South Carolina              
Administrative Law Court
Edgar A. Brown building 1205 Pendleton St., Suite 224 Columbia, SC 29201 Voice: (803) 734-0550

SC Administrative Law Court Decisions

CAPTION:
SCDOR vs. Brian Nesbitt and Kevin Watson, Partnership, et al

AGENCY:
South Carolina Department of Revenue

PARTIES:
Petitioners:
South Carolina Department of Revenue

Respondents:
Brian Nesbitt and Kevin Watson, Partnership, H. Hugh Andrews, II, d/b/a Andrews Amusement Co., H. Hugh Andrews, III, d/b/a Drews Amusement
 
DOCKET NUMBER:
97-ALJ-17-0446-CC

APPEARANCES:
Carol I. McMahan, Esquire, for the Petitioner

James M. Griffin, Esquire, for Respondents
 

ORDERS:

FINAL ORDER AND DECISION

This matter comes before me upon Respondents' request for a contested case hearing after being cited by the South Carolina Department of Revenue for administrative violations of S.C. Code Ann. §§ 12-21-2804(A) and 12-21-2802 (Supp. 1996) of the Video Game Machines Act, and 27 S.C. Code Ann. Regs. 117-190 (Supp. 1996) at 5405 Socastee Boulevard, Myrtle Beach, South Carolina. The primary issues for determination are whether the Respondents violated Regs. 117-190 by not having "at least one separate employee on the premises during business hours" and § 12-21-2802 by failing to display the required penalty signs.

A contested case hearing in this matter was held in Columbia, South Carolina, on

November 18, 1997. Based upon the relevant and probative evidence and the applicable law, I find the retail operator, the partnership of Brian Nesbitt and Kevin Watson, violated Regs. 117-190 and S.C. Code §§ 12-21-2804, as well as § 12-21-2802. Accordingly, the twenty-five machine licenses in the subject rooms are revoked and no Class III machines shall be operated in the subject rooms at the location for a period of six months. Brian Nesbitt and Kevin Watson are ordered to pay a monetary penalty of $5,000 for violation of the "single place or premises" provision. Brian Nesbitt and Kevin Watson are also assessed a $250 penalty for each of the twenty-one violations for failure to post the required penalty signs, amounting to $5,250. No fine is imposed against Respondents H. Hugh Andrews, II or H. Hugh Andrews, III.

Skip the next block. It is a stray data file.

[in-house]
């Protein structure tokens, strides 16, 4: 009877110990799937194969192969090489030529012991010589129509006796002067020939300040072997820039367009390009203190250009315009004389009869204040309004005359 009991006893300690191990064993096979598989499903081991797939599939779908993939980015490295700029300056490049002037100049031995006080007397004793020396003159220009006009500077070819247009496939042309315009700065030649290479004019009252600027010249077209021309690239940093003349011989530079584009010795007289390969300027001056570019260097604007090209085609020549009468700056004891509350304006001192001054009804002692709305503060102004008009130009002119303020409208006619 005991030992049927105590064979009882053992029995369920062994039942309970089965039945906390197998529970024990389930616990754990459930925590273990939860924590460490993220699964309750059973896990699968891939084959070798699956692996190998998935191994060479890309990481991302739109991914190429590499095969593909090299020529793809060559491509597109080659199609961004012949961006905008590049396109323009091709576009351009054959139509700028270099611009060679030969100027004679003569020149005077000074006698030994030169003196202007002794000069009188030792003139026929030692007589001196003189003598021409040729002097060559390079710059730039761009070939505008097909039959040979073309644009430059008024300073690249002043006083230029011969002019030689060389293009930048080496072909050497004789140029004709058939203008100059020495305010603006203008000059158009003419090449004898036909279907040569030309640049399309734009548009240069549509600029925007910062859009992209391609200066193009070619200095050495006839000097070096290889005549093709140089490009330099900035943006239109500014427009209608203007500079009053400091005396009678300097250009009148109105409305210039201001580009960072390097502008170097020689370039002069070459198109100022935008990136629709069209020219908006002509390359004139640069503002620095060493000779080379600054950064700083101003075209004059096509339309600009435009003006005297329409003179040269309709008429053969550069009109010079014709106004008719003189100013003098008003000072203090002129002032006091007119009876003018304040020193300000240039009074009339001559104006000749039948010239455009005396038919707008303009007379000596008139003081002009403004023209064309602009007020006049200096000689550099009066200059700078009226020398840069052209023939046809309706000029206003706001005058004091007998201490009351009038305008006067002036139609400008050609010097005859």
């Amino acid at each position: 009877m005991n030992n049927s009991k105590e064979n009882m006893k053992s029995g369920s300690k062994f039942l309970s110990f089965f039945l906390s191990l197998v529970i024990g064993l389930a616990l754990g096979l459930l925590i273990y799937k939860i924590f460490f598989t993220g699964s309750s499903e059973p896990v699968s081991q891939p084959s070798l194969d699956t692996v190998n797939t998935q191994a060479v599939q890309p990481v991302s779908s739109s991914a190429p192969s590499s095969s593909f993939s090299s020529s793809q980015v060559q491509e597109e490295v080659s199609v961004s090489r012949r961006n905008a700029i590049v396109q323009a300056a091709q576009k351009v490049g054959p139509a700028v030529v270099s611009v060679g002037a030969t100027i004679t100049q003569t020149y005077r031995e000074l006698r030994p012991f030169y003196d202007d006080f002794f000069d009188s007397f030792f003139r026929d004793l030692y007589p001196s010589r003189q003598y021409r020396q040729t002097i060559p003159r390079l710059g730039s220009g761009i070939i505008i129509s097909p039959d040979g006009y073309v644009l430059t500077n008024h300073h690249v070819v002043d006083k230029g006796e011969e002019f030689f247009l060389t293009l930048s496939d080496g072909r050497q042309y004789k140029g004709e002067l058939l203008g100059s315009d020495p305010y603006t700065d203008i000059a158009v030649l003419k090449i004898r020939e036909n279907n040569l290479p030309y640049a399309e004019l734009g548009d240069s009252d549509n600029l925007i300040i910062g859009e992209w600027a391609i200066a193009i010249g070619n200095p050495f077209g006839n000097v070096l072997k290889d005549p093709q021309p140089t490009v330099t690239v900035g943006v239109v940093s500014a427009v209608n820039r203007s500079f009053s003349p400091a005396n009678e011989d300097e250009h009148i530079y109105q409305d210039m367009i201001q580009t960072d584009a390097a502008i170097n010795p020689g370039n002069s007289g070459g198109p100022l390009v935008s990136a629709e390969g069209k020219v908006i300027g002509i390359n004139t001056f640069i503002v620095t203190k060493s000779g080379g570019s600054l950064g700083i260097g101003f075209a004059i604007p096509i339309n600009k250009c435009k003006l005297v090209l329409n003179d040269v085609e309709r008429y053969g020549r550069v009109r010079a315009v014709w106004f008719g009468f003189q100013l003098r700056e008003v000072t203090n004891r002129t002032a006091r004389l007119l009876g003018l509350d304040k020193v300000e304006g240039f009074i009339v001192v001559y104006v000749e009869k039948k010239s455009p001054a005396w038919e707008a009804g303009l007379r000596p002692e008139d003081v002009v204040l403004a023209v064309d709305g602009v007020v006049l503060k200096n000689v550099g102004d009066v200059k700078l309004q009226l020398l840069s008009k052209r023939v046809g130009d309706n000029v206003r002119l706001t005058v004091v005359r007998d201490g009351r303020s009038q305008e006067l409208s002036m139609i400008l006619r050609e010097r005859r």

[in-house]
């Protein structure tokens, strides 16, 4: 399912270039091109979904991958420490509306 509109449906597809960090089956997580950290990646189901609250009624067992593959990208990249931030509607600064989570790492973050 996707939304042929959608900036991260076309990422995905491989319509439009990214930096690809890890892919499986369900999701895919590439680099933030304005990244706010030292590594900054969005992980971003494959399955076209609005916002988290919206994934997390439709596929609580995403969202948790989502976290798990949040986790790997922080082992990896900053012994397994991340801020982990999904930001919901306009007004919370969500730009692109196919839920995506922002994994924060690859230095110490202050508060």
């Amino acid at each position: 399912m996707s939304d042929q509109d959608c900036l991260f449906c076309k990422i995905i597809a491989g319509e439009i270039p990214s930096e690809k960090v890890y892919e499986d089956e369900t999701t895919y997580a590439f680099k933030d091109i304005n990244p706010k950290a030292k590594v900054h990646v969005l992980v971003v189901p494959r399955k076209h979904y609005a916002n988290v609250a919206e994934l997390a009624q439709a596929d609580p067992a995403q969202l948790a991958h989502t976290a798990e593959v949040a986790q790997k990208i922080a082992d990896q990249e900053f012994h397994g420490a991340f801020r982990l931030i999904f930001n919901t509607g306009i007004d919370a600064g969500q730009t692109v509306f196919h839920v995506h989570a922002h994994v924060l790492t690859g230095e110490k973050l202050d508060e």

FINDINGS OF FACT

By a preponderance of the evidence, I find:

  1. On or about November 22, 1996, a video gaming business known as "Fortune Games" operated at 5405 Socastee Boulevard, Myrtle Beach, South Carolina, in a mall-type structure containing five video gaming rooms and a common area.
  2. The partnership of Brian Nesbitt and Kevin Watson owns and operates Fortune Games.
  3. The business retail licenses for all five rooms at Fortune Games are in the name of Brian Nesbitt.
  4. Five "Pot of Gold" Class III video game machines were located in four of the game rooms at the subject location. The fifth room contained a five-station blackjack machine.
  5. The twenty "Pot of Gold" machines are licensed to and owned by H. Hugh Andrews, III, d/b/a Drews Amusement.
  6. The five-station blackjack machine located in one of the rooms is licensed to and owned by H. Hugh Andrews, II, d/b/a Andrews Amusement.
  7. Neither H. Hugh Andrews, II, or H. Hugh Andrews, III, had any management authority or control of the location or its employees.
  8. On or about November 22, 1996, SLED Agent Pamela Williamson made two inspections of the video gaming businesses at 5405 Socastee Boulevard, Myrtle Beach, South Carolina.